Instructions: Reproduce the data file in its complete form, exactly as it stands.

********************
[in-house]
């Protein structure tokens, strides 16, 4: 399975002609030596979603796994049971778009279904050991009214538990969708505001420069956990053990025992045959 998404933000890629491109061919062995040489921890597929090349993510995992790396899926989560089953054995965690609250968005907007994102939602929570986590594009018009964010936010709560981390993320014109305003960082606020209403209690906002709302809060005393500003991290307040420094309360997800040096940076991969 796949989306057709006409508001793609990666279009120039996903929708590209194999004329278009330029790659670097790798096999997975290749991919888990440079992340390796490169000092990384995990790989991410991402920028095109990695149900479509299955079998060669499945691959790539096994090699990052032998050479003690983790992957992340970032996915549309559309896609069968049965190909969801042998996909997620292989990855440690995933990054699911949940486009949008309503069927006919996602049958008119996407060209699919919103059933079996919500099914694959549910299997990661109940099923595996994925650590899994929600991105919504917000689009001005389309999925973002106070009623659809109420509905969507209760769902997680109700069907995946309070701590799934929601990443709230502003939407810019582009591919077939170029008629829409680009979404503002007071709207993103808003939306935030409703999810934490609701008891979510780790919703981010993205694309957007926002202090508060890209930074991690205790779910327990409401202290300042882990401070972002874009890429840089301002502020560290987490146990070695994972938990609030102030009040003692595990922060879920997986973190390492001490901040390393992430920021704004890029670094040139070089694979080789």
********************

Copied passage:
[in-house]
């Protein structure tokens, strides 16, 4: 399975002609030596979603796994049971778009279904050991009214538990969708505001420069956990053990025992045959 998404933000890629491109061919062995040489921890597929090349993510995992790396899926989560089953054995965690609250968005907007994102939602929570986590594009018009964010936010709560981390993320014109305003960082606020209403209690906002709302809060005393500003991290307040420094309360997800040096940076991969 796949989306057709006409508001793609990666279009120039996903929708590209194999004329278009330029790659670097790798096999997975290749991919888990440079992340390796490169000092990384995990790989991410991402920028095109990695149900479509299955079998060669499945691959790539096994090699990052032998050479003690983790992957992340970032996915549309559309896609069968049965190909969801042998996909997620292989990855440690995933990054699911949940486009949008309503069927006919996602049958008119996407060209699919919103059933079996919500099914694959549910299997990661109940099923595996994925650590899994929600991105919504917000689009001005389309999925973002106070009623659809109420509905969507209760769902997680109700069907995946309070701590799934929601990443709230502003939407810019582009591919077939170029008629829409680009979404503002007071709207993103808003939306935030409703999810934490609701008891979510780790919703981010993205694309957007926002202090508060890209930074991690205790779910327990409401202290300042882990401070972002874009890429840089301002502020560290987490146990070695994972938990609030102030009040003692595990922060879920997986973190390492001490901040390393992430920021704004890029670094040139070089694979080789």